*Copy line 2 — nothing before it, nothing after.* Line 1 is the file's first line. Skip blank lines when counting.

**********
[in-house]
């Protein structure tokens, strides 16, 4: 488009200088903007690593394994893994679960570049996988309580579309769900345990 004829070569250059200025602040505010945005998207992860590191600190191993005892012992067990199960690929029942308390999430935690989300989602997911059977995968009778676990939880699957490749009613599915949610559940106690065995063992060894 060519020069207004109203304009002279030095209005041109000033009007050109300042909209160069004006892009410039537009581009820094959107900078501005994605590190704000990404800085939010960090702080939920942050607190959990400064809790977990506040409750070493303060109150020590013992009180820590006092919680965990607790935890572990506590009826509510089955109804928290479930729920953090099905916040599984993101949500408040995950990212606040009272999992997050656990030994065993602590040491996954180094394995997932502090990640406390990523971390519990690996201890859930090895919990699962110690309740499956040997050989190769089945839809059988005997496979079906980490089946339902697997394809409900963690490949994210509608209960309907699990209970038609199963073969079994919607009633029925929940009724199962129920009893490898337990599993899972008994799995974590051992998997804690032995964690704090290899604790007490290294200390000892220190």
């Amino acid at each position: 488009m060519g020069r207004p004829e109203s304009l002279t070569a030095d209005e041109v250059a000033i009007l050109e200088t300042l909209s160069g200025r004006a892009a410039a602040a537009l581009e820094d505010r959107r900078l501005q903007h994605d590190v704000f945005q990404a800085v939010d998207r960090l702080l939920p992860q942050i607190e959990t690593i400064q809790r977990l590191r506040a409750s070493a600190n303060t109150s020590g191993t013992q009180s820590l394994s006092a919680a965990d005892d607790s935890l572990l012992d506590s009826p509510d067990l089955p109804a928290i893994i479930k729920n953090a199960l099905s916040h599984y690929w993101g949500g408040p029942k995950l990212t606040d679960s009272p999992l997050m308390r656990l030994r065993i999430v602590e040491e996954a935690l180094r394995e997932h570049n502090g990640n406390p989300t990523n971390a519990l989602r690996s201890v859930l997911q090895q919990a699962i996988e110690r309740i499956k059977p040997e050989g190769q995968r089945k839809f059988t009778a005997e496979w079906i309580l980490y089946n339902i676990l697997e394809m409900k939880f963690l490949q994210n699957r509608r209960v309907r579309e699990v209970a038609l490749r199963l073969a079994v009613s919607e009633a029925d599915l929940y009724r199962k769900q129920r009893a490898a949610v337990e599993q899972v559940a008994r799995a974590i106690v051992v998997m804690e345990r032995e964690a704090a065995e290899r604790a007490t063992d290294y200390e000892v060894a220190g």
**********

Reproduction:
């Protein structure tokens, strides 16, 4: 488009200088903007690593394994893994679960570049996988309580579309769900345990 004829070569250059200025602040505010945005998207992860590191600190191993005892012992067990199960690929029942308390999430935690989300989602997911059977995968009778676990939880699957490749009613599915949610559940106690065995063992060894 060519020069207004109203304009002279030095209005041109000033009007050109300042909209160069004006892009410039537009581009820094959107900078501005994605590190704000990404800085939010960090702080939920942050607190959990400064809790977990506040409750070493303060109150020590013992009180820590006092919680965990607790935890572990506590009826509510089955109804928290479930729920953090099905916040599984993101949500408040995950990212606040009272999992997050656990030994065993602590040491996954180094394995997932502090990640406390990523971390519990690996201890859930090895919990699962110690309740499956040997050989190769089945839809059988005997496979079906980490089946339902697997394809409900963690490949994210509608209960309907699990209970038609199963073969079994919607009633029925929940009724199962129920009893490898337990599993899972008994799995974590051992998997804690032995964690704090290899604790007490290294200390000892220190």